Road to new ranger station named after fallen BP agent
The entrance road to the new Buttercup Ranger Station will be dedicated to the memory of Border Patrol Agent Luis Aguilar, who lost his life in the line of duty at the site this past January.
“Border Patrol Agent Luis Aguilar made the ultimate sacrifice to protect our country. The Border Patrol will never forget Luis or his family and his memory will live on forever," said Yuma Station Patrol Agent in Charge Tim York.
"He was a cherished husband, father, friend and patriot. The road dedication will serve as a reminder to all citizens of this country that Agent Aguilar gave his life in the defense of our freedoms.”
The dedication will be part of the U.S. Bureau of Land Management's grand opening ceremony for the new ranger station in the Imperial Sand Dunes.
The public is invited to the grand opening Saturday at 5:30 p.m. Refreshments and tours of the new station will follow.
The station is located at the Gray's Well exit off Interstate 8, between Yuma and El Centro, in the Buttercup Off Highway Vehicle Park.
The Sun made several attempts to contact BLM for comment regarding this article but no calls were returned.
According to Charla Teeters, project manager for United Desert Gateway, Ryan Gorman of Mesa, who landscaped the new station, will also be recognized during the event.
"It was part of his Eagle Scout project," Teeters said. "We are giving him a certificate thanking him for his efforts."
The station's flagpole, donated by family and friends, will be dedicated to San Diego area resident Russell Bolten, who was a duner of more than 35 years.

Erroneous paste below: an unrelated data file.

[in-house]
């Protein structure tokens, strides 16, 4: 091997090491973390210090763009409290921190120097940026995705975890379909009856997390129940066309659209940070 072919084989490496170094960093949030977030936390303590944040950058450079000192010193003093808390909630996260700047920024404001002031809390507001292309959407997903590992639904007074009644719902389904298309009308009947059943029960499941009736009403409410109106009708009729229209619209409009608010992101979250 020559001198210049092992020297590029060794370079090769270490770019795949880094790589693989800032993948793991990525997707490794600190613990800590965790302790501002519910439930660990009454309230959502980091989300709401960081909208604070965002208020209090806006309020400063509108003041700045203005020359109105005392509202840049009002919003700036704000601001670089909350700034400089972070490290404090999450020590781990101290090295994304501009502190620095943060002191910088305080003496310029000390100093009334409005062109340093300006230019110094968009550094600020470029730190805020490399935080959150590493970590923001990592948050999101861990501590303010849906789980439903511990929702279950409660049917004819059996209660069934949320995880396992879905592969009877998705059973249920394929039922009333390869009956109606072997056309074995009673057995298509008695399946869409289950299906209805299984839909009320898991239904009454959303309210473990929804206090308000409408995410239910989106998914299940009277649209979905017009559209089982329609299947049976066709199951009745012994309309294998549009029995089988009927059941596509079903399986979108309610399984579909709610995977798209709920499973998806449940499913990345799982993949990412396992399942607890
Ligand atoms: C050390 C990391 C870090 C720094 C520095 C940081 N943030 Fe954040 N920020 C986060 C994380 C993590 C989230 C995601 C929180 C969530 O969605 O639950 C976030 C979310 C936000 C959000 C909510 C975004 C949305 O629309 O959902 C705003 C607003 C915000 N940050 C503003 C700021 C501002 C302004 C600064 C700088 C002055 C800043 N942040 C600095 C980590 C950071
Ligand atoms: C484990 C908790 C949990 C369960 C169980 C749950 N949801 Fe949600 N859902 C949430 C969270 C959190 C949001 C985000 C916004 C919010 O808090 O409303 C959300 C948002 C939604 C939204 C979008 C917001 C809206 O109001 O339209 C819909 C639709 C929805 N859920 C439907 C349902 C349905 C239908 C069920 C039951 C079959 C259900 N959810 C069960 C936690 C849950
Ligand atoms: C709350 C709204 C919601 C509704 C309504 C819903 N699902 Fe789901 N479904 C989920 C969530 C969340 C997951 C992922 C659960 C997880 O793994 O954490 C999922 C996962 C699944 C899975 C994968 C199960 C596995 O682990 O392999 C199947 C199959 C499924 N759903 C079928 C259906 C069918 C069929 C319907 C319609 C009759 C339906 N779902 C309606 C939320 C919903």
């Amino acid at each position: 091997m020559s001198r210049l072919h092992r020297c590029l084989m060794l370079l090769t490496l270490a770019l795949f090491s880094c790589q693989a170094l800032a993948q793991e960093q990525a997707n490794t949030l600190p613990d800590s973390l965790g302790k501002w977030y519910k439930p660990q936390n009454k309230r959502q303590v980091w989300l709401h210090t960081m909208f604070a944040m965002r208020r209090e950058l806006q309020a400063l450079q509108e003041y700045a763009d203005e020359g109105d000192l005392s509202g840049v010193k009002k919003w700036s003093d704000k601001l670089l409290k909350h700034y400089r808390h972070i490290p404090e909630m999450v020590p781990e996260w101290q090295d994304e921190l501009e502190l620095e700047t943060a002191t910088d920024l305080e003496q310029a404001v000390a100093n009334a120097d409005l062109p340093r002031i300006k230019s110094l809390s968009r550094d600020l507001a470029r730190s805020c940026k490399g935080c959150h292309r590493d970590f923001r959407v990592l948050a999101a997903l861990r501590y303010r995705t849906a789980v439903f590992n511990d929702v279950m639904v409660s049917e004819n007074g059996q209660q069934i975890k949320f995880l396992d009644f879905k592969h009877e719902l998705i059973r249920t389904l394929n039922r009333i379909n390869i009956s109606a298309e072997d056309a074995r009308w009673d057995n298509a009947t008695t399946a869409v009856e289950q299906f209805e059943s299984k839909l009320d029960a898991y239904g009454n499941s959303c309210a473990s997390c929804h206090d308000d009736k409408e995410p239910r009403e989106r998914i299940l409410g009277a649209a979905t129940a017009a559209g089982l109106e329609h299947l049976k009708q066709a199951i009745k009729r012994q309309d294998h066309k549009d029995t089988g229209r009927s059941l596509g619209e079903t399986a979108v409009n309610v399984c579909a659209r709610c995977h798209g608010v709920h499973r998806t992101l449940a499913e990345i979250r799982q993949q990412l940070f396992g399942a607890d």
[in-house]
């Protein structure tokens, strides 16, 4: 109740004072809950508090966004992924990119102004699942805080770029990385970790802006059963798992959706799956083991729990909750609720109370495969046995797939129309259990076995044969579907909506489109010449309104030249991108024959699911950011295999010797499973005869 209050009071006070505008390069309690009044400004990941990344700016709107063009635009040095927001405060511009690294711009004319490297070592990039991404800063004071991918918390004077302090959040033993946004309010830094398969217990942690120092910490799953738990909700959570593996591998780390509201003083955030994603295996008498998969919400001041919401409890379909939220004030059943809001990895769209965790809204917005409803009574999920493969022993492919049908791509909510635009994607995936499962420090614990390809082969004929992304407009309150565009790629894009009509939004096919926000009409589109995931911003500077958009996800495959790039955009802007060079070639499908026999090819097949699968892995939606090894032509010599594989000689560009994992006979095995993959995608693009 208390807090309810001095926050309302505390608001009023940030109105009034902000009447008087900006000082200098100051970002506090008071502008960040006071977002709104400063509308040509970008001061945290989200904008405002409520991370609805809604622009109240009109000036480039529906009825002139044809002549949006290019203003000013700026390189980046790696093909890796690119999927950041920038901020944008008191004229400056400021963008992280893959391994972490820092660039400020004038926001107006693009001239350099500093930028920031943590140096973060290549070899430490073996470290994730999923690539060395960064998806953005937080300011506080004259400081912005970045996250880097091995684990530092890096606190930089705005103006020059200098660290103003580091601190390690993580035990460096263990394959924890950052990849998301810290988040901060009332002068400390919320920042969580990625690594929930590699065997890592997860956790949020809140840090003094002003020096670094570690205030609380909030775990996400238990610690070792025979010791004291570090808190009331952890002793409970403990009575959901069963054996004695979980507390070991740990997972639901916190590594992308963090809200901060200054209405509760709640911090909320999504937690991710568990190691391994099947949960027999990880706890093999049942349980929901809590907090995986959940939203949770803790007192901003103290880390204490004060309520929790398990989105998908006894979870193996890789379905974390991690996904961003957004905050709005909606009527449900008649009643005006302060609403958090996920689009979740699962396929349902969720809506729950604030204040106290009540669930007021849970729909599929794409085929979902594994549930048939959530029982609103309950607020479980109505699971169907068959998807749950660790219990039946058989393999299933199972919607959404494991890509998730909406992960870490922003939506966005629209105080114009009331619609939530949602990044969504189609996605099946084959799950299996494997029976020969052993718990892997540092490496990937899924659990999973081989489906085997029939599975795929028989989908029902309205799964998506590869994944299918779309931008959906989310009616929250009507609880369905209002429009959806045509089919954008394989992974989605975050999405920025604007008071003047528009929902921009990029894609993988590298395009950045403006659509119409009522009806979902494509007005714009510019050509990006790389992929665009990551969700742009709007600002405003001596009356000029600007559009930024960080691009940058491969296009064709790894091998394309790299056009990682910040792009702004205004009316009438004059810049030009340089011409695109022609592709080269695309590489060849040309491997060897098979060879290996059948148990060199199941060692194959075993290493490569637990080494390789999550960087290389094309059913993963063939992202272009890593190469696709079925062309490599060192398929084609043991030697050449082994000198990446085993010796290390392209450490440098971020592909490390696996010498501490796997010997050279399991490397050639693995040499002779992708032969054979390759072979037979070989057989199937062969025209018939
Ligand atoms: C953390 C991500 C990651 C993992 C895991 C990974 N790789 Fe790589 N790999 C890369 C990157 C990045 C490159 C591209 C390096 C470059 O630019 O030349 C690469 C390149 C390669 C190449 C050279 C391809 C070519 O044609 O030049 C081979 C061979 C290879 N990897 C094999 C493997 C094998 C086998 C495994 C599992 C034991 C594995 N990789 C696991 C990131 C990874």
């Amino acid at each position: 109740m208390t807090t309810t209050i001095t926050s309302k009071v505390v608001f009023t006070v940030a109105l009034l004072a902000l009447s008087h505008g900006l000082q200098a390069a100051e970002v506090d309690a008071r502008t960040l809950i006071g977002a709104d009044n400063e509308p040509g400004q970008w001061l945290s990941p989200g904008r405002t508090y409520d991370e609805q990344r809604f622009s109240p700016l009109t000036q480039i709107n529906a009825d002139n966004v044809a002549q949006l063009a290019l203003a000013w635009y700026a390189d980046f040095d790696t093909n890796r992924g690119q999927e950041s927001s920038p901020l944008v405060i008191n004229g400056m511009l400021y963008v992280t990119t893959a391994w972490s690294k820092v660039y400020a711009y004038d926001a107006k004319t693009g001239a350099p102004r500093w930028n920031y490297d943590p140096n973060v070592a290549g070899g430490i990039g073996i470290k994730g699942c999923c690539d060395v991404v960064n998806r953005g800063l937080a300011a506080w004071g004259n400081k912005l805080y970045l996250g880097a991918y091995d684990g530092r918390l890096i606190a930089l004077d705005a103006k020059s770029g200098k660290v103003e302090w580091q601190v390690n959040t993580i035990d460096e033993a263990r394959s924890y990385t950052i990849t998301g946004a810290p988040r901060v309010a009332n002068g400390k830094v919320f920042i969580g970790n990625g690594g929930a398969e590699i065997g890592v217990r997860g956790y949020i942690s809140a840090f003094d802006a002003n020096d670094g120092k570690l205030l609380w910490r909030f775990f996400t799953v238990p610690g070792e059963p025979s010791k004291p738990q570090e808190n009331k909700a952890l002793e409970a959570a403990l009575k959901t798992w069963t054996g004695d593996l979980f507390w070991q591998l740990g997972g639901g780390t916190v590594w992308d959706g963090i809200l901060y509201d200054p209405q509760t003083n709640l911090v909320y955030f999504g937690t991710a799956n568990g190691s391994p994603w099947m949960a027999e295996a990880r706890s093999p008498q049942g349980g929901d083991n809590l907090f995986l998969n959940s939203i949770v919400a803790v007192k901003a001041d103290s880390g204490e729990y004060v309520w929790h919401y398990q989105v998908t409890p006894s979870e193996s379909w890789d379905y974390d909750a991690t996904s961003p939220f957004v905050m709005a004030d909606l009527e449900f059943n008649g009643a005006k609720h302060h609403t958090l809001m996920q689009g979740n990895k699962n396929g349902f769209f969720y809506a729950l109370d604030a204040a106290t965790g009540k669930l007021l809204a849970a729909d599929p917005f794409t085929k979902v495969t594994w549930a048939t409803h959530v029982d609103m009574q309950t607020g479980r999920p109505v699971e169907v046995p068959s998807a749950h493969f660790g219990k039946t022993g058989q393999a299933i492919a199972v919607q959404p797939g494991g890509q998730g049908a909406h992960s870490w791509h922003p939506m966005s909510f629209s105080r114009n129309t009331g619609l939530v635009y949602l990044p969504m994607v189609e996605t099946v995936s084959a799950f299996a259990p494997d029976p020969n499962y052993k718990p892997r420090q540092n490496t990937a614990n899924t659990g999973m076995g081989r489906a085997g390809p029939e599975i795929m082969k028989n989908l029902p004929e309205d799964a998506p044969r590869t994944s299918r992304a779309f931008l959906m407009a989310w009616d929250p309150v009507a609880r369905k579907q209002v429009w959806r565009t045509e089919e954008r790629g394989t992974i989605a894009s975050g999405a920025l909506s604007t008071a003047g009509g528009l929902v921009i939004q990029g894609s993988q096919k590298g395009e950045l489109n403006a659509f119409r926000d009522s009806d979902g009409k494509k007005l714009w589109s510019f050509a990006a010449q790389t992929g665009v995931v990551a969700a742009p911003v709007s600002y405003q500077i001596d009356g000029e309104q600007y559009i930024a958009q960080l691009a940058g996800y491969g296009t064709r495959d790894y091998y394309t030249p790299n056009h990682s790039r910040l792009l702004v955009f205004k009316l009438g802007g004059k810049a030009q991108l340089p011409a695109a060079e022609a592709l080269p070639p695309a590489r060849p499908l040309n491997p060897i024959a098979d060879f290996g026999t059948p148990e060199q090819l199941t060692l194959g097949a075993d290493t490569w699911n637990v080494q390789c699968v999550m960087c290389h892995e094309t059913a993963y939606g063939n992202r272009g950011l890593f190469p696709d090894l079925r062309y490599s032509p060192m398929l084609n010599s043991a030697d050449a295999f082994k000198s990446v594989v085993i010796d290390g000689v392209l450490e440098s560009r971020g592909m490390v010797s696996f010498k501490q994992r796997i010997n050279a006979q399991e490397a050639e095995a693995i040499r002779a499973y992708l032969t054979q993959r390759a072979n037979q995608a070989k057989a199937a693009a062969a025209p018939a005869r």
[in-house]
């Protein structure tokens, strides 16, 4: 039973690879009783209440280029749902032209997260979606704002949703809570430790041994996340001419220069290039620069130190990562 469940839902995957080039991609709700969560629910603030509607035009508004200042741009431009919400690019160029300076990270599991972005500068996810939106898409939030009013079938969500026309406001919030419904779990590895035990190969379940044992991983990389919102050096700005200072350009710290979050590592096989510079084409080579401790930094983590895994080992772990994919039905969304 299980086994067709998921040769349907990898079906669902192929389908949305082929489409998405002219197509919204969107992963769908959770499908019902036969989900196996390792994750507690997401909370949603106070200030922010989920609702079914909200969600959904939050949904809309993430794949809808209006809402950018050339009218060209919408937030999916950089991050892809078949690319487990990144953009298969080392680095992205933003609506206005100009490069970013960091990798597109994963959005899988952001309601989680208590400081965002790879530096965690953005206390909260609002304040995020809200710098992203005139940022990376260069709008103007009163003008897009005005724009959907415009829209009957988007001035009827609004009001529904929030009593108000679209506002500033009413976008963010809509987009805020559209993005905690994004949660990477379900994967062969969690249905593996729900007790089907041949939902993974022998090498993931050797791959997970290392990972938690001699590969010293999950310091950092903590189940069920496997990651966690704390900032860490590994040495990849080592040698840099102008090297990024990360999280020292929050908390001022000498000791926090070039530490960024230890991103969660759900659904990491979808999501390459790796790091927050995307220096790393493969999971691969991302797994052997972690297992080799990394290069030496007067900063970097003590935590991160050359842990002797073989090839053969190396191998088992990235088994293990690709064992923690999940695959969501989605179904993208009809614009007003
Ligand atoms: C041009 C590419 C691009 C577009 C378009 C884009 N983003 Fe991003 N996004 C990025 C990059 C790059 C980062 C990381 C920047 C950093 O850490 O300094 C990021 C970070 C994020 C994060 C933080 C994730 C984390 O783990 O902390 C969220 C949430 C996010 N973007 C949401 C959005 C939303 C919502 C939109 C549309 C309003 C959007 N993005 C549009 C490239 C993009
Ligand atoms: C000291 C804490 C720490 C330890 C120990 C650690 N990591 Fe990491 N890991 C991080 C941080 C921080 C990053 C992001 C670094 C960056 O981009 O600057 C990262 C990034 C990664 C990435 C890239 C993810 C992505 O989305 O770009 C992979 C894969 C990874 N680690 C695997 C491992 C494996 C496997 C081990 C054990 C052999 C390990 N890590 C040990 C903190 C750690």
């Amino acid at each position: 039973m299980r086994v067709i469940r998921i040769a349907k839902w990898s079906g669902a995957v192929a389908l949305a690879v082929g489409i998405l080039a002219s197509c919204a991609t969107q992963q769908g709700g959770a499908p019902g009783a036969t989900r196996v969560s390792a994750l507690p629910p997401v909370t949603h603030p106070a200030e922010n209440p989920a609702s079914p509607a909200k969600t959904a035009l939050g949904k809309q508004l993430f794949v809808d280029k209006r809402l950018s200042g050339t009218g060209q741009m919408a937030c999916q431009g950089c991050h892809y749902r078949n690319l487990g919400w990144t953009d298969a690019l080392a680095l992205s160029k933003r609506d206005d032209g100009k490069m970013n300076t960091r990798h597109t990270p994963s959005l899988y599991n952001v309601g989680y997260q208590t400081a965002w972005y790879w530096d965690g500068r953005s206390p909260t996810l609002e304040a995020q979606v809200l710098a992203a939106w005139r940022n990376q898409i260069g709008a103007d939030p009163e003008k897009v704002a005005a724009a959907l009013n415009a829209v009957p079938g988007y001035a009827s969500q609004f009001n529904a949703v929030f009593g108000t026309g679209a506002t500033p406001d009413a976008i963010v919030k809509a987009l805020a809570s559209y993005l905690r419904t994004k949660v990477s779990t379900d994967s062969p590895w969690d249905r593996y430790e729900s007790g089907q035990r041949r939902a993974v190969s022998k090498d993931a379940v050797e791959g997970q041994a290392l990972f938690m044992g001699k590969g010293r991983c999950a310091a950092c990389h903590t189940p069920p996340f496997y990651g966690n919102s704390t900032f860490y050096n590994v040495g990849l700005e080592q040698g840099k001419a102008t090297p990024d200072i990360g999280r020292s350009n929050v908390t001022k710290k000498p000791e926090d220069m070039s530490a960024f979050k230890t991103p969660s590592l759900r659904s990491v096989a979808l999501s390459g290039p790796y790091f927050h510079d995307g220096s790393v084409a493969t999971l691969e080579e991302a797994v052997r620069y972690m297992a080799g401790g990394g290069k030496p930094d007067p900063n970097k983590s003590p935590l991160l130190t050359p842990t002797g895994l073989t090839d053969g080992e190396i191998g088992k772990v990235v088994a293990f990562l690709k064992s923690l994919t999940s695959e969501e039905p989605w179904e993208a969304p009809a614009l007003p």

Aguilar, 32, was placing spike strips in the path of two vehicles believed to have illegally entered into the United States through the Imperial Sand Dunes, which is about 20 miles west of Yuma, from Mexico when one of the vehicles struck and killed him.
Mexican federal and state police arrested Jesus Navarro Montes in the northern state of Sonora for the killing a few days later. Authorities believe Navarro left Mexicali in Baja California and was headed for the U.S. in a Hummer carrying drugs.
After the killing, Navarro, 22, drove to Mexicali and gave the Hummer to accomplices for safekeeping. It was later found burned.
On June 18, an unidentified judge in Mexico freed him because there wasn't enough evidence to hold him on charges of human smuggling, according to reports from La Cronica, a Mexicali newspaper.
The newspaper also reported that Navarro Montes wasn't facing any charges in Mexico for Aguilar's death. The suspect has still not been recaptured.
James Gilbert can be reached at email@example.com or 539-6854.